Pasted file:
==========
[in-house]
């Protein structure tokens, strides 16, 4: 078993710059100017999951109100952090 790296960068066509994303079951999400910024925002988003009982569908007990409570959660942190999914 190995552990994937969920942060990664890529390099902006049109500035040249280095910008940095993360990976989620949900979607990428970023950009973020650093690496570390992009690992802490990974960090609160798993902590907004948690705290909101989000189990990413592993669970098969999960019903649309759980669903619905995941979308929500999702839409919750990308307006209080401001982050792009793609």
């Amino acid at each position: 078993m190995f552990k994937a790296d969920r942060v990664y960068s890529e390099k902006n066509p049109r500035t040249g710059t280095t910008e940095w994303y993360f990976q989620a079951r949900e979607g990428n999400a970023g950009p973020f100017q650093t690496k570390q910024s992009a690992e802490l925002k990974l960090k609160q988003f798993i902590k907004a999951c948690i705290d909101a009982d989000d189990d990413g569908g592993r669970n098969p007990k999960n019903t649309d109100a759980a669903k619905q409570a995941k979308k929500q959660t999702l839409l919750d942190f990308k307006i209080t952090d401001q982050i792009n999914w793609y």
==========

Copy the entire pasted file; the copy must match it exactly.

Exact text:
[in-house]
């Protein structure tokens, strides 16, 4: 078993710059100017999951109100952090 790296960068066509994303079951999400910024925002988003009982569908007990409570959660942190999914 190995552990994937969920942060990664890529390099902006049109500035040249280095910008940095993360990976989620949900979607990428970023950009973020650093690496570390992009690992802490990974960090609160798993902590907004948690705290909101989000189990990413592993669970098969999960019903649309759980669903619905995941979308929500999702839409919750990308307006209080401001982050792009793609």
């Amino acid at each position: 078993m190995f552990k994937a790296d969920r942060v990664y960068s890529e390099k902006n066509p049109r500035t040249g710059t280095t910008e940095w994303y993360f990976q989620a079951r949900e979607g990428n999400a970023g950009p973020f100017q650093t690496k570390q910024s992009a690992e802490l925002k990974l960090k609160q988003f798993i902590k907004a999951c948690i705290d909101a009982d989000d189990d990413g569908g592993r669970n098969p007990k999960n019903t649309d109100a759980a669903k619905q409570a995941k979308k929500q959660t999702l839409l919750d942190f990308k307006i209080t952090d401001q982050i792009n999914w793609y």